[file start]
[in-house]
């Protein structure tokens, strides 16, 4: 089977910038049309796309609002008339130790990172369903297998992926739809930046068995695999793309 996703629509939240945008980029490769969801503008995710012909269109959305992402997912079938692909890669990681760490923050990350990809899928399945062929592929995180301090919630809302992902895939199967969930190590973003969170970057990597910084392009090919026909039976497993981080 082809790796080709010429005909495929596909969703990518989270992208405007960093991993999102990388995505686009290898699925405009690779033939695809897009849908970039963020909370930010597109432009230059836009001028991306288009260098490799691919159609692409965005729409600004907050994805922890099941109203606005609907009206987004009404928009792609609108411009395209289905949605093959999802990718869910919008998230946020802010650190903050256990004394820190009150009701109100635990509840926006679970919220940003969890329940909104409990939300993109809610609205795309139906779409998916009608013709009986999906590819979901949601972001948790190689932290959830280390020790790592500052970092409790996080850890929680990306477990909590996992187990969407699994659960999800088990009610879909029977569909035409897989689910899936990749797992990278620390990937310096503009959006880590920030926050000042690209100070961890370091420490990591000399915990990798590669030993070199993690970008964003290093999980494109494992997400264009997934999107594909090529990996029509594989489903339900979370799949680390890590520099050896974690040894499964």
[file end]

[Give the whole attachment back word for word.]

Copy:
[in-house]
């Protein structure tokens, strides 16, 4: 089977910038049309796309609002008339130790990172369903297998992926739809930046068995695999793309 996703629509939240945008980029490769969801503008995710012909269109959305992402997912079938692909890669990681760490923050990350990809899928399945062929592929995180301090919630809302992902895939199967969930190590973003969170970057990597910084392009090919026909039976497993981080 082809790796080709010429005909495929596909969703990518989270992208405007960093991993999102990388995505686009290898699925405009690779033939695809897009849908970039963020909370930010597109432009230059836009001028991306288009260098490799691919159609692409965005729409600004907050994805922890099941109203606005609907009206987004009404928009792609609108411009395209289905949605093959999802990718869910919008998230946020802010650190903050256990004394820190009150009701109100635990509840926006679970919220940003969890329940909104409990939300993109809610609205795309139906779409998916009608013709009986999906590819979901949601972001948790190689932290959830280390020790790592500052970092409790996080850890929680990306477990909590996992187990969407699994659960999800088990009610879909029977569909035409897989689910899936990749797992990278620390990937310096503009959006880590920030926050000042690209100070961890370091420490990591000399915990990798590669030993070199993690970008964003290093999980494109494992997400264009997934999107594909090529990996029509594989489903339900979370799949680390890590520099050896974690040894499964």